Barry Cornwall

Cornwall, Barry

 

(pen name of Brian Waller Procter). Born Nov. 21, 1787, in Leeds; died Oct. 5, 1874, in London. English writer.

The son of a farmer, Cornwall was educated as a lawyer. The main theme of his Dramatic Scenes (1819; Russian translation, 1837), written in the spirit of late romanticism, is the power of fate, which destroys human happiness. Cornwall also wrote the successful tragedy Mirandola (staged 1821). His best-known collection is English Songs (1832). His poetry was translated into Russian by such writers as Pushkin (“I Drink to Mary’s Health”), D. D. Minaev, and M. L. Mikhailov.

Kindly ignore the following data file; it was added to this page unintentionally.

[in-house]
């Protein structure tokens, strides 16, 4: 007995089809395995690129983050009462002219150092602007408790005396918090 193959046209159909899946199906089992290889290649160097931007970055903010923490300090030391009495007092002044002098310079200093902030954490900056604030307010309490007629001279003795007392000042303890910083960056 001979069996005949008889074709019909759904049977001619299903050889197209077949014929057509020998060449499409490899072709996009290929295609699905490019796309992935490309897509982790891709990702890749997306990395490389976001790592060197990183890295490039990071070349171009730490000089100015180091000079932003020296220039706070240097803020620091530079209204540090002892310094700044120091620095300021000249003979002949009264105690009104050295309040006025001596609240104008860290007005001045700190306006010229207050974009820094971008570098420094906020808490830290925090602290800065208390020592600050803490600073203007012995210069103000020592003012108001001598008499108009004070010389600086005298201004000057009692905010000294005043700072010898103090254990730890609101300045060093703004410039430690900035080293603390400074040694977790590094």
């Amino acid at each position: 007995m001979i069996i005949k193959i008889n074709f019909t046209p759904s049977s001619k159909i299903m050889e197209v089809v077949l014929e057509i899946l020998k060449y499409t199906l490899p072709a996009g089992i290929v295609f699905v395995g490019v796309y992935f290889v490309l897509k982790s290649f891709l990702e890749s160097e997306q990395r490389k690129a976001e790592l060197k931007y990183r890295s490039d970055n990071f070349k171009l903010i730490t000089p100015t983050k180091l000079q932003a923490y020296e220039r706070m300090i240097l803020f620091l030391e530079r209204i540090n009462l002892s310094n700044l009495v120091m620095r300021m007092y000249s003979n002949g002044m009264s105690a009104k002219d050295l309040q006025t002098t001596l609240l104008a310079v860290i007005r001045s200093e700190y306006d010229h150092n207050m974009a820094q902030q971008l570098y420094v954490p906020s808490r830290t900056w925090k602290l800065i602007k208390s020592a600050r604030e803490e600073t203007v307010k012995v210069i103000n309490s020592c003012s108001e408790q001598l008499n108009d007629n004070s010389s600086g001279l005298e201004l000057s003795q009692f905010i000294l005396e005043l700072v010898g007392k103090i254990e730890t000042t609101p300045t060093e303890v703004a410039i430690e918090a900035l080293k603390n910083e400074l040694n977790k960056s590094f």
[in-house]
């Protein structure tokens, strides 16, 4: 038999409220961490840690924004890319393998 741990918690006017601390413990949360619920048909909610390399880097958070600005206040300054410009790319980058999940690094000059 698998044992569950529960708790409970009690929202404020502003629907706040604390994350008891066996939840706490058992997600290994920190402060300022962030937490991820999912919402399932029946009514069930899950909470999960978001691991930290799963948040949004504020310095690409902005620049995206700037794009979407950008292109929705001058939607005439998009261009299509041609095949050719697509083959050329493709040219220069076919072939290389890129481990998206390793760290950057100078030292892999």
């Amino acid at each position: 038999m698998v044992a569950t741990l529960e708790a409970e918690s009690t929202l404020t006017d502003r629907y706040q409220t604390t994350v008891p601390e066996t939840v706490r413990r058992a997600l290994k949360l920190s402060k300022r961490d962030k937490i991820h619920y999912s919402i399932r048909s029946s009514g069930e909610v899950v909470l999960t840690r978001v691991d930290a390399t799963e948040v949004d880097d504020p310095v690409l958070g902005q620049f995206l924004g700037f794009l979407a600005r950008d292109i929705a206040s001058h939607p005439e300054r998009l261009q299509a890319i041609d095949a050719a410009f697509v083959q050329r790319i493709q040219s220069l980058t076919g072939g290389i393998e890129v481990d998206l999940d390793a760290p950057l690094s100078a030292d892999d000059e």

WORKS

In Russian translation:
In Gerbel’, N. V. Angliiskie poety v biografiiakh i obraztsakh. St. Petersburg, 1875.

REFERENCES

Iakovlev, N. V. “Poslednii literaturnyi sobesednik Pushkina (Bari Kornuol’).” In the collection Pushkin i ego sovremenniki, fase. 28. Petrograd, 1917.
Armour, R. W. Barry Cornwall. Boston, 1935.
Mentioned in ?
References in periodicals archive ?
Det Con Barry Cornwall (33) and Det Con Peter Hardy (43) have been charged with deception and theft after organising the competition for Lewisham Hospital.